Salient Features of the Indian Constitution: Important Provisions and Cases

Author-Kamaljeet Kaur, University Five Year Law College, University of Rajasthan


“The Indian Constitution is a testament to the values of justice, liberty, equality, and fraternity, enshrining them as the guiding principles of our nation’s governance.”

After a long haul of efforts and back breaking work,  the constitution of india was enacted finally on 26th January 1950, after a long period of 2year 11months and 18days, WE THE PEOPLE OF INDIA  laid down the fundamental framework for the functioning of the government, gaven the rights and duties to ourselves, directive principles of state policy (guidelines for state to  work in a manner). From the the Preamble to the accurate balance of powers between the branches of government, the Indian Constitution assures the commitment of justice, equality, and the rule of law. In its important provisions, the Indian Constitution delineates the salient features that form the intristic example for all other countries.The salient features of the Indian Constitution encompass a robust framework designed to uphold the values of justice, liberty, equality, and fraternity, and also provides ways for the resolution of disputes and the protection of individual liberties.

Indian Constitution is centrally focused on important provisions, which provides the powers and responsibilities of the executive, legislative, and judicial branches of government. These provisions of the supreme law of india  establish a system of checks and balances, ensuring that no single entity may misuse and overuse their powers. The fundamental rights, guaranteeing every citizen certain liberties and protections against arbitrary state action. Additionally it lays down directive principles of state policy, and the objectives of  socioeconomic justice and the welfare of the people from which the constitution has been driven. In the que there is also directive principles of state policy that give guidelines to state authorities to not to rule on people but to rule for people.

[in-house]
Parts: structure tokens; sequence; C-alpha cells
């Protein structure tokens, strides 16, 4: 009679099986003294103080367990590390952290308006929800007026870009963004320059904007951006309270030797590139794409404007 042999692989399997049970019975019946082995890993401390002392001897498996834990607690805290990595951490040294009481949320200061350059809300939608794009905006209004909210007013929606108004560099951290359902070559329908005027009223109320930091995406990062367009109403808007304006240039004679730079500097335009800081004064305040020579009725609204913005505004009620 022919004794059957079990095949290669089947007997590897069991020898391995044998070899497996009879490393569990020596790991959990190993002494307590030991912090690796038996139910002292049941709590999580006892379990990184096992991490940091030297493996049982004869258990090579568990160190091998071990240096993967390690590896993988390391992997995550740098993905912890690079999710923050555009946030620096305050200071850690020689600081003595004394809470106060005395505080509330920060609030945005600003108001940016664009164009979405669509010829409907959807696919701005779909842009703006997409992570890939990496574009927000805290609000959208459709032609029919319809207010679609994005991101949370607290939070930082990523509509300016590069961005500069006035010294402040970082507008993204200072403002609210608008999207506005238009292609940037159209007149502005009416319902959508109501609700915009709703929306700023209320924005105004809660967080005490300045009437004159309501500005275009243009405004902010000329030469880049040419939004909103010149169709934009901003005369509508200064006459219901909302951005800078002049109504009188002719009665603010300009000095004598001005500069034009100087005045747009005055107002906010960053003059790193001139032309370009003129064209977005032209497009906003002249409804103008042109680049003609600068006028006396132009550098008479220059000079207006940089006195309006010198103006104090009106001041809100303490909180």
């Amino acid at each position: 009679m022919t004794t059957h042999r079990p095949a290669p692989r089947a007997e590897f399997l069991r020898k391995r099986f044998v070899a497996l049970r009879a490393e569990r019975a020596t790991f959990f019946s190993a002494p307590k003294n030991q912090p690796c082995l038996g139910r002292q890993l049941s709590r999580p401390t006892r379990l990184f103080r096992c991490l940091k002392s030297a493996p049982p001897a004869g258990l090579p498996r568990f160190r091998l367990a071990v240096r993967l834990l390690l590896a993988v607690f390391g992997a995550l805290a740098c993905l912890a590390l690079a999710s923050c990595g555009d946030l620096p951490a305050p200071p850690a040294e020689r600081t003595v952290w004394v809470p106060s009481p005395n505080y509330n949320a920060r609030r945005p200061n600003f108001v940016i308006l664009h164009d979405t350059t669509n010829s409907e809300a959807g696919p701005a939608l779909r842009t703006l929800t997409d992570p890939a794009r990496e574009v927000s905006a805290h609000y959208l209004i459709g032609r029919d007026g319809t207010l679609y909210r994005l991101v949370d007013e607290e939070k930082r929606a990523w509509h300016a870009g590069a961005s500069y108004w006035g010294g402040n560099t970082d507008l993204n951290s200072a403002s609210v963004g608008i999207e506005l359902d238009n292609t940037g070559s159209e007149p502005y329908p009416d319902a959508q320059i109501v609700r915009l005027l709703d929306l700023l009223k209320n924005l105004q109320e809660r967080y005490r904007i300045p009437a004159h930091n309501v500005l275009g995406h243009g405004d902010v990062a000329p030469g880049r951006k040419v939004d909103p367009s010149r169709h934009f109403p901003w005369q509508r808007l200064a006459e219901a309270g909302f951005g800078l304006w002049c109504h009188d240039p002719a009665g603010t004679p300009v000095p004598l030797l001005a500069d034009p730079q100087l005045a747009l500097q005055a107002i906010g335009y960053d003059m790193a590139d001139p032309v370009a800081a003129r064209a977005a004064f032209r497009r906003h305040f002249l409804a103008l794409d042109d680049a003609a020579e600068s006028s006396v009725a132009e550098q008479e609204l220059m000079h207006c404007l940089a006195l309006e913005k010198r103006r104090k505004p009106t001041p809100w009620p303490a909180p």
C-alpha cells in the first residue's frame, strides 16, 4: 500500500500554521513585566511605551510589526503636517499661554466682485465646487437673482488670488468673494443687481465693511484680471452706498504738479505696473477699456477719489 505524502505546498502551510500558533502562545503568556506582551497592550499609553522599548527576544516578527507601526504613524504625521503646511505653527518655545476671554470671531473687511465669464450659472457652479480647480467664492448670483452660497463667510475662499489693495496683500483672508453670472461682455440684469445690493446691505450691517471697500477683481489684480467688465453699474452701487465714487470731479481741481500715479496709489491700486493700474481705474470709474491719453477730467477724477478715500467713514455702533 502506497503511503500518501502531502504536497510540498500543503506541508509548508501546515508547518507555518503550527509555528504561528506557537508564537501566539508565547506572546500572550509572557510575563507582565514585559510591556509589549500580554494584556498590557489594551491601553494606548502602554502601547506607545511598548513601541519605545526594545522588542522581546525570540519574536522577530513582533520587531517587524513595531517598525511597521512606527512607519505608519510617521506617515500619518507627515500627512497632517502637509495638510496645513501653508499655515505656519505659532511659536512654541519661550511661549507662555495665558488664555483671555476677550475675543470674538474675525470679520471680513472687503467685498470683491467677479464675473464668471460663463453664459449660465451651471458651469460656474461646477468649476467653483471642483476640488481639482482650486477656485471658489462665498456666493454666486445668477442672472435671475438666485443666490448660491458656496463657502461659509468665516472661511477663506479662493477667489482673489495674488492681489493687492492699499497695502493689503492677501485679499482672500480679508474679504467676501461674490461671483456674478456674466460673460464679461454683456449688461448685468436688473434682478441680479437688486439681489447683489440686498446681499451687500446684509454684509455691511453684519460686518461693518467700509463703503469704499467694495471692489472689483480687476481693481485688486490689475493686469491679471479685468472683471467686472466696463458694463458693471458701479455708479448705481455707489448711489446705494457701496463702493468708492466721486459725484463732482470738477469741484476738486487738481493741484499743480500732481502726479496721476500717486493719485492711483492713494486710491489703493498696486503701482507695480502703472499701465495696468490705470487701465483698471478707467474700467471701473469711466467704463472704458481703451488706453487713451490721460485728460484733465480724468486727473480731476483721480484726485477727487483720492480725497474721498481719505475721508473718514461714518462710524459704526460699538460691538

Keywords :Preamble,  Equality, Justice, Liberty, Fraternity


We, the people…adopt enact and give to ourselves this Constitution”

The Preamble of the Indian Constitution serves as a beacon of hope, indroductory statement, prologue. It serves as a outlining of the fundamental principles and objectives, also gives light to the provisions upon which the Constitution is based i.e. justice, liberty, equality, fraternity and brotherhood as core values to be upheld by the nation for all its citizens and thus declares india to be a sovereign, socialist, secular, and democratic republic. It abridges the ideals, aspiration, thinking and values of Constitution framers and Indian people, and thus  sought to uphold in the governance of the country.

It has been interpreted by the judiciary in its various landmark judgements  ensuring that (Article 13) any amendments that violate its spirit and the basic structure of the constitution are deemed to be  unconstitutional and can be separated apart. It sets the tone and a base for the entire constitutional framework as a introduction to a chapter and serves as a milestone for assessing the constitutionality of laws and actions by the government. Thus preamble is also known as the ‘BACKBONE’ of the constitution due to all these reasons.

The Indian Constitution’s Preamble was amended in the one and only historic case of Kesavananda Bharati v. State of Kerala (1973), in which the Supreme Court upheld the concept of the “basic structure” of the document. That is to say while the Parliament can amend the Constitution it cannot alter any of its fundamental components or framework. In reaction to this lawsuit the 42nd Amendment Act of 1976 was passed which altered the Preamble for the first time in its history to include the terms socialist and secular in order to more accurately reflect the ideals of the Indian Constitution. .


Citizens fundamental rights are the primary and most significant element of the Indian constitution. No one can imagine a state without the rights given to citizens otherwise it can be called as monarchy or autocracy. Fundamental rights assure citizens a safe a secure life. It  guarantees certain freedoms as a fellow human being and that the exercise of those freedoms is upon oneself with certain restrictions. It can be read in Part III of the Constitution. At the time of enforcement of the constitution there were a total of  7 FUNDAMENTAL RIGHTS given to the citizens, but after the 44th Constitutional Amendment  Article 31 (Right to Property) was removed as a fundamental right and only remained as a constitutional right or legal right  that can’t be enforced. Thereafter only 6 Fundamental Rights remained within the hands of the citizens. Those are :-